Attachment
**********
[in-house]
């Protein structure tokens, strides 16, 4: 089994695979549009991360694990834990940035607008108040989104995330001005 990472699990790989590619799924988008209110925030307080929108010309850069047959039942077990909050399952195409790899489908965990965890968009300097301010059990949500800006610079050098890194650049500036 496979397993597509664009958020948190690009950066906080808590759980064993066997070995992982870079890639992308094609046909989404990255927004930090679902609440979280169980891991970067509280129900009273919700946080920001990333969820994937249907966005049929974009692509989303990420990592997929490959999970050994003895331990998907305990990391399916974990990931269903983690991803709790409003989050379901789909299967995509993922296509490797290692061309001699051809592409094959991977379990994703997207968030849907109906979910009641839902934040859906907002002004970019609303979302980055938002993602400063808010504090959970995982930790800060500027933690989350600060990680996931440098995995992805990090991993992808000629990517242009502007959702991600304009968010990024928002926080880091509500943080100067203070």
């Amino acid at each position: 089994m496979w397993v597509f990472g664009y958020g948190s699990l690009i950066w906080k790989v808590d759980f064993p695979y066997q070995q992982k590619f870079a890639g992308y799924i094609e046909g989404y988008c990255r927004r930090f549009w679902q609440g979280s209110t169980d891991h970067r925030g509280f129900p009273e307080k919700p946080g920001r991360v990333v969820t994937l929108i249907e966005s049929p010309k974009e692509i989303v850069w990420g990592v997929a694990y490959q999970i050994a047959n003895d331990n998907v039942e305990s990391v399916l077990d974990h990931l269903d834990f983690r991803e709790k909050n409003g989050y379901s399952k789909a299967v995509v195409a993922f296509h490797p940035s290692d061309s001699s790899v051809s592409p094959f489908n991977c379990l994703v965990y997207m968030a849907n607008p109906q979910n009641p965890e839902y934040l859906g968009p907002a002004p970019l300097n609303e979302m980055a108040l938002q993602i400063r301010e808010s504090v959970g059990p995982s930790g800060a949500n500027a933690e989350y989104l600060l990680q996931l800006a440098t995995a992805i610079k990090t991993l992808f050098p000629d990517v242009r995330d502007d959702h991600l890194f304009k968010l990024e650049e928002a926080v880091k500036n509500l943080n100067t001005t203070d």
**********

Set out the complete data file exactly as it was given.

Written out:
[in-house]
């Protein structure tokens, strides 16, 4: 089994695979549009991360694990834990940035607008108040989104995330001005 990472699990790989590619799924988008209110925030307080929108010309850069047959039942077990909050399952195409790899489908965990965890968009300097301010059990949500800006610079050098890194650049500036 496979397993597509664009958020948190690009950066906080808590759980064993066997070995992982870079890639992308094609046909989404990255927004930090679902609440979280169980891991970067509280129900009273919700946080920001990333969820994937249907966005049929974009692509989303990420990592997929490959999970050994003895331990998907305990990391399916974990990931269903983690991803709790409003989050379901789909299967995509993922296509490797290692061309001699051809592409094959991977379990994703997207968030849907109906979910009641839902934040859906907002002004970019609303979302980055938002993602400063808010504090959970995982930790800060500027933690989350600060990680996931440098995995992805990090991993992808000629990517242009502007959702991600304009968010990024928002926080880091509500943080100067203070």
């Amino acid at each position: 089994m496979w397993v597509f990472g664009y958020g948190s699990l690009i950066w906080k790989v808590d759980f064993p695979y066997q070995q992982k590619f870079a890639g992308y799924i094609e046909g989404y988008c990255r927004r930090f549009w679902q609440g979280s209110t169980d891991h970067r925030g509280f129900p009273e307080k919700p946080g920001r991360v990333v969820t994937l929108i249907e966005s049929p010309k974009e692509i989303v850069w990420g990592v997929a694990y490959q999970i050994a047959n003895d331990n998907v039942e305990s990391v399916l077990d974990h990931l269903d834990f983690r991803e709790k909050n409003g989050y379901s399952k789909a299967v995509v195409a993922f296509h490797p940035s290692d061309s001699s790899v051809s592409p094959f489908n991977c379990l994703v965990y997207m968030a849907n607008p109906q979910n009641p965890e839902y934040l859906g968009p907002a002004p970019l300097n609303e979302m980055a108040l938002q993602i400063r301010e808010s504090v959970g059990p995982s930790g800060a949500n500027a933690e989350y989104l600060l990680q996931l800006a440098t995995a992805i610079k990090t991993l992808f050098p000629d990517v242009r995330d502007d959702h991600l890194f304009k968010l990024e650049e928002a926080v880091k500036n509500l943080n100067t001005t203070d």